For a late Friday afternoon on the cusp of Labor Day, there's actually a lot of meaty health care reform news today.
Item #1: Chuck Todd reports that President Obama is likely to embrace a compromise on the public option: a trigger, under which it would go into effect "in any state where fewer than 95 percent of people have access to affordable coverage." My reaction: I'm okay with the policy, love the politics. This is Olympia Snowe's idea, and politically speaking, any Olympia Snowe idea is a good idea.
Item #2: Max Baucus -- again! -- has told his fellow members of the Gang of Six that it's time to either make a health care bill or not. Here's the New York Times:
The chairman of the Senate Finance Committee told colleagues on Friday that he would soon lay down a proposal for a sweeping overhaul of the nation’s health care system.
The chairman, Senator Max Baucus, Democrat of Montana, signaled his intentions in a telephone conference call with five other committee members who have been struggling for months to forge a bipartisan bill, according to an official familiar with the call.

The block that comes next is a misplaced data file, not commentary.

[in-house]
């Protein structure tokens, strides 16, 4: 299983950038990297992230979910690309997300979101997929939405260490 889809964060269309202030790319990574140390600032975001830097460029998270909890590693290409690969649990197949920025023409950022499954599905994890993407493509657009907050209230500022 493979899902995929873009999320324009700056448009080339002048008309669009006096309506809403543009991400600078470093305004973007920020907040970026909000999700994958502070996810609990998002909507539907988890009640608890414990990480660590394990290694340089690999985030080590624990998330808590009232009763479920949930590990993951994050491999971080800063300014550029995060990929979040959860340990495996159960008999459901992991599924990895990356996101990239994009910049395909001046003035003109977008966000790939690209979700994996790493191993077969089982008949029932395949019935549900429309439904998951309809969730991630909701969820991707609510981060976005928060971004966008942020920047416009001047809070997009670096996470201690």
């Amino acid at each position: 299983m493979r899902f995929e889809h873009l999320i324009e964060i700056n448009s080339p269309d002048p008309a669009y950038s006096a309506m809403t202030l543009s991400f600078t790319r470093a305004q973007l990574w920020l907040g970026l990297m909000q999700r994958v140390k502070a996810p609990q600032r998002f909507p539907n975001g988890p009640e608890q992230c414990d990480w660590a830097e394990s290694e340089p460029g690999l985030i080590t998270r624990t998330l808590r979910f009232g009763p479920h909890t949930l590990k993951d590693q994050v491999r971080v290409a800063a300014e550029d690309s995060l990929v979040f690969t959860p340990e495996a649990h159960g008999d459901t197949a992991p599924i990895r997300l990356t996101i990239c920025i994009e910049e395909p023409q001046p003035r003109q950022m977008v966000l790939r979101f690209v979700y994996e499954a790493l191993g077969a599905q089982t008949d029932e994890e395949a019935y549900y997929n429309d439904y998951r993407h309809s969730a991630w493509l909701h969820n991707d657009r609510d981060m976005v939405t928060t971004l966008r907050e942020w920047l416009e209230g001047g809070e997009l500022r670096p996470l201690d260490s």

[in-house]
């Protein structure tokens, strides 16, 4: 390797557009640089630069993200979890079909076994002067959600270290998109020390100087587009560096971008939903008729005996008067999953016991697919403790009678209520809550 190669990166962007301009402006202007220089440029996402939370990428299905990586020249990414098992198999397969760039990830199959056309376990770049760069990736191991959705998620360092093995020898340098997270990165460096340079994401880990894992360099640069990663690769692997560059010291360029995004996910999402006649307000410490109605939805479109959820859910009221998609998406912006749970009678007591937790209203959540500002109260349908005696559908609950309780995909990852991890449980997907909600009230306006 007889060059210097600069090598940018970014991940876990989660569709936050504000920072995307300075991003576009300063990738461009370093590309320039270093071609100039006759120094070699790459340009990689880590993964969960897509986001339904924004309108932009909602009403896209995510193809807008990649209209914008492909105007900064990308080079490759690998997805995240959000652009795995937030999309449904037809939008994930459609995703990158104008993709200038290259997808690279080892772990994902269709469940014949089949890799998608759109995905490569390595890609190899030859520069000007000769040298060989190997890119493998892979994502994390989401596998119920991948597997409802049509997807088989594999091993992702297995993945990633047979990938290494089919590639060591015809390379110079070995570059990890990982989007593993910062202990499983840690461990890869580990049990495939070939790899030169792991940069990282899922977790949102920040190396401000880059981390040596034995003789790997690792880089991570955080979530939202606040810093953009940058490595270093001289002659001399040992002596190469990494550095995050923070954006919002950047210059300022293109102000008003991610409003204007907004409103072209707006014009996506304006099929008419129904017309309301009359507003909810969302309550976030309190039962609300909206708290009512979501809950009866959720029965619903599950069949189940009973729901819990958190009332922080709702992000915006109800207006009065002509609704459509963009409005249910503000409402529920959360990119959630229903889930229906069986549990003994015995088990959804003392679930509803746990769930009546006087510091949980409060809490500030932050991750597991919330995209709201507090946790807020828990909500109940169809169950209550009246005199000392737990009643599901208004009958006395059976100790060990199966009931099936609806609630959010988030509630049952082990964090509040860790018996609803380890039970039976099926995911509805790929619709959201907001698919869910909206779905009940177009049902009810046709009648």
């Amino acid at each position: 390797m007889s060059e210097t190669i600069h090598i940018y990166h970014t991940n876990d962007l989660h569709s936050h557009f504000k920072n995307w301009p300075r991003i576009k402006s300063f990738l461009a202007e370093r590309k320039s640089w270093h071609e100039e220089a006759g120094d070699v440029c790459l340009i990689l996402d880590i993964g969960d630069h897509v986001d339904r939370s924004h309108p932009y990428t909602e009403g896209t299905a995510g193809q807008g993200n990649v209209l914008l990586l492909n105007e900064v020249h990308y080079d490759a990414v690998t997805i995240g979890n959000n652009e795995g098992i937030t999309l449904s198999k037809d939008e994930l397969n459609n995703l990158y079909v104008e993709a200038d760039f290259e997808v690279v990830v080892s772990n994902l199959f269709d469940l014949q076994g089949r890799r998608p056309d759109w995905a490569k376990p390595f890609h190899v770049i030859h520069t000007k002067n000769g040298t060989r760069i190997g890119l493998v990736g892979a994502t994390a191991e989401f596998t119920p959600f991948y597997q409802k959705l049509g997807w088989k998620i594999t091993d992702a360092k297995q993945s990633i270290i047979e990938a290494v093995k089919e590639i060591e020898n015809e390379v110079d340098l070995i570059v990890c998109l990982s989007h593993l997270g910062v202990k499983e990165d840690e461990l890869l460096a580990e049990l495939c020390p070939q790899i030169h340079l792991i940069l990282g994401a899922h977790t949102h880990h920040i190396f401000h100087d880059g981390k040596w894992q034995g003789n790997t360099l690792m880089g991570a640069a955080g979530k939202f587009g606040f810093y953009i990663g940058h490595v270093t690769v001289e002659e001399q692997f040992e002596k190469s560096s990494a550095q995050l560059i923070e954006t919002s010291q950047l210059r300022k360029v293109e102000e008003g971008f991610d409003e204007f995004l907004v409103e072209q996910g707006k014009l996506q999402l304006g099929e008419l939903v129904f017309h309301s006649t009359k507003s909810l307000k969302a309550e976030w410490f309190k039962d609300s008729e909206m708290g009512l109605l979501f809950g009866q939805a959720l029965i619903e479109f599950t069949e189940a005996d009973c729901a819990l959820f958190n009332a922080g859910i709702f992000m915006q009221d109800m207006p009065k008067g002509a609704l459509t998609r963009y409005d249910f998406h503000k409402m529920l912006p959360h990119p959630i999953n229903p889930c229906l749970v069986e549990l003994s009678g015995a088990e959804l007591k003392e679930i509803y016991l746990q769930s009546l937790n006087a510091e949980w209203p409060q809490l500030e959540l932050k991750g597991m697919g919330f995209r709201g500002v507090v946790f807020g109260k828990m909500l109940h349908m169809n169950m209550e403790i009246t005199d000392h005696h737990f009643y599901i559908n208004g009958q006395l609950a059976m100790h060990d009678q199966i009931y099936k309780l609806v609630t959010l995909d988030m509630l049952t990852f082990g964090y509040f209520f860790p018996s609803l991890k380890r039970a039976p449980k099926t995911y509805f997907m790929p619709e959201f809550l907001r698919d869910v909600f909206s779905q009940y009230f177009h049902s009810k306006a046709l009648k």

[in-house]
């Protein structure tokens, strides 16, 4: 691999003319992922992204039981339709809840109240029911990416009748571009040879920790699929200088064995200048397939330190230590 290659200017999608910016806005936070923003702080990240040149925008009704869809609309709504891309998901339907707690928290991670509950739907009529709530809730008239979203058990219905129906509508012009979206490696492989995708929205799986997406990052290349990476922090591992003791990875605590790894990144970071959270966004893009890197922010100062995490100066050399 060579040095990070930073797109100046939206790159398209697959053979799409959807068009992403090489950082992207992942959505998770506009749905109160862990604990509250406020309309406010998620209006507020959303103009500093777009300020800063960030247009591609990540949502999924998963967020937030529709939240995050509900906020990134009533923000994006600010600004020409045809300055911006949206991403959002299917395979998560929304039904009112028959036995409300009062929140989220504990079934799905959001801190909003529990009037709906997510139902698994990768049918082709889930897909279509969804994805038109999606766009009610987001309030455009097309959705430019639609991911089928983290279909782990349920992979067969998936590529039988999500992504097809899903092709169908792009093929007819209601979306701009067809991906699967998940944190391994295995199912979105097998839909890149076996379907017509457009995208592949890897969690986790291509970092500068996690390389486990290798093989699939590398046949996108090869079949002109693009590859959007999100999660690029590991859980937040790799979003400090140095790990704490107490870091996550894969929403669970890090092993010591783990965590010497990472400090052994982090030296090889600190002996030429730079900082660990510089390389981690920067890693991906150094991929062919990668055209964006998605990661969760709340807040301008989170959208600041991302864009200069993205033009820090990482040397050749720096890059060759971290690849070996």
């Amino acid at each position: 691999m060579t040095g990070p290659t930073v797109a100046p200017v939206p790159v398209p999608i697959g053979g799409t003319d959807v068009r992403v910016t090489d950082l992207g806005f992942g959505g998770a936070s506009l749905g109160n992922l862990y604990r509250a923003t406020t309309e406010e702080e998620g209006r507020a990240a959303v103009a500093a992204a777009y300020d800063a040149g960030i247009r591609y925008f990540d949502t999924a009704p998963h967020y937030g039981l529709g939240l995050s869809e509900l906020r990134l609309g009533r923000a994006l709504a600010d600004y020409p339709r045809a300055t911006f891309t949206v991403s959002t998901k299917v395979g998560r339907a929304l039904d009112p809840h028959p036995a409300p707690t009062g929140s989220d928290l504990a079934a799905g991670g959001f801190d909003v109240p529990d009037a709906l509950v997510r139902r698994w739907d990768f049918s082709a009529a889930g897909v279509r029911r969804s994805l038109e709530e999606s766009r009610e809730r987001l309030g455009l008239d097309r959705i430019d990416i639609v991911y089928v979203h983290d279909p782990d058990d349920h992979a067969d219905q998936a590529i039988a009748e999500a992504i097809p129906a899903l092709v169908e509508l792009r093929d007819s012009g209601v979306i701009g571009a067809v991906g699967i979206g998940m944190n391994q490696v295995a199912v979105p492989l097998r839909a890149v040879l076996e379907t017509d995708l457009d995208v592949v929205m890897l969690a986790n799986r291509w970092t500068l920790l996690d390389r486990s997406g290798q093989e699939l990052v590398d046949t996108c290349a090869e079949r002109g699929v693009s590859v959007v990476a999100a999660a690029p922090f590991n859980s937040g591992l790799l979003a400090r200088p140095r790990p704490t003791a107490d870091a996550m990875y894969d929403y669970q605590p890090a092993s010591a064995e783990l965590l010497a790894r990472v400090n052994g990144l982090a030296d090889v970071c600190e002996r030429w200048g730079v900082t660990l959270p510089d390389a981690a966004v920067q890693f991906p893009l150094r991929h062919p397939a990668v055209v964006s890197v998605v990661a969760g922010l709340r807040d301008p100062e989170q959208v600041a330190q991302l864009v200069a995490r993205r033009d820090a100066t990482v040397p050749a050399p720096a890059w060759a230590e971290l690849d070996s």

The official said Mr. Baucus had told the group that he was going to present some sort of formal chairman’s mark, or proposal, as early as Saturday. In doing so, he would taking a big step toward forcing a final decision by the group as to whether it sees any realistic prospect of a bipartisan agreement.
“I am committed to getting health care reform done — done soon and done right,” Mr. Baucus said in a statement. ...
The official familiar with Friday’s conference call said there was a clear sense that Mr. Baucus was trying to move to an endgame, and that Republicans would have to decide whether to go to the next stage of the legislative process. In that stage, known as a mark-up, the full committee can debate, amend and rewrite legislation before it goes to the Senate floor.
I've been fooled before by Baucus moving toward closure and then wimping out. This report from the Washington Post, though, seems a bit more definitive:
A bipartisan team of Senate negotiators trying to craft a compromise health reform package aimed at winning support from both parties held a "productive" discussion Friday, their leader said, and will convene again next week to determine whether they can reach a deal or will have to abandon their efforts. Senate Finance Committee Chairman Max Baucus (D-Mont.) made clear that he is committed to moving forward with health reform legislation "in the near future" with or without an agreement among the six negotiators, according to a source close to the discussions.
Will Baucus actually follow through this time?